David Cameron missed prime minister's questions to be with his dying father Wednesday, depriving lawmakers of their first chance to grill him in public since the revival of a scandal involving his top public relations aide.
Within hours of his appointment, Britain's new prime minister, David Cameron, immediately began forming his coalition government overnight, appointing several Liberal Democrat leaders to Cabinet posts along with members of his own Conservative Party.
British premier Gordon Brown's offer to step down as part of a deal to entice the Liberal Democrats into a coalition government with Labour rather than David Cameron's Conservatives provoked a mixed reaction in the UK press Tuesday.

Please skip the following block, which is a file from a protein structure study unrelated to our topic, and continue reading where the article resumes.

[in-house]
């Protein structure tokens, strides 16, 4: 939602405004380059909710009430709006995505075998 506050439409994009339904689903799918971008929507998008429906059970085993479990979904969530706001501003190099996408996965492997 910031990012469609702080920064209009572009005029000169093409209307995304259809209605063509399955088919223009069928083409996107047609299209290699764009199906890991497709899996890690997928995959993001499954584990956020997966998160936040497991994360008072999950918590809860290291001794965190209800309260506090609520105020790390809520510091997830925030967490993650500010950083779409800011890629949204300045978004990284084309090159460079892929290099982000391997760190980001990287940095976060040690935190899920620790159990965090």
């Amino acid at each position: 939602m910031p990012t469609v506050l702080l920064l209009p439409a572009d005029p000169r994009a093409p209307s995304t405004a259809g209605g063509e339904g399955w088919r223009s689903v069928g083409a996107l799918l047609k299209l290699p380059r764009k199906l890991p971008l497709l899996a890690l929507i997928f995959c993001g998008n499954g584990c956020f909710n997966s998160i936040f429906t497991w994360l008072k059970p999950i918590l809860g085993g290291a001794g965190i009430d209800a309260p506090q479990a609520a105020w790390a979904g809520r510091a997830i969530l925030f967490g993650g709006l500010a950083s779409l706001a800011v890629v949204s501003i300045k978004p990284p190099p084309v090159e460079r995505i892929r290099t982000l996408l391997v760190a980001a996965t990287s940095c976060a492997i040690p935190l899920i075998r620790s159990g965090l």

For years his party has been an also-ran in British elections, but a scandal and a debate have put Nick Clegg in a position no Liberal Democrat party leader has held in recent memory: potential kingmaker.
Elections, the American commentator H.L. Mencken once insisted, are the process in which all the parties rush around the country insisting that the others are unfit to govern, and in the end they are all proved right.
The tightening race to the May 6 general elections has increased the likelihood of a hung parliament in the United Kingdom, but Conservative Party leader David Cameron isn't ready to talk about striking deals yet.
Gordon Brown looked like a mouldy cheese, David Cameron a fleshy buttock and Nick Clegg a scrambled egg. Britain's newspapers pulled no punches as they summed up the last of the country's pre-election leadership debates in typically ribald fashion.
British Prime Minister Gordon Brown fought to hold on to his job Thursday in a debate against the two men who hope to replace him, David Cameron of the Conservative Party and Nick Clegg of the Liberal Democrats.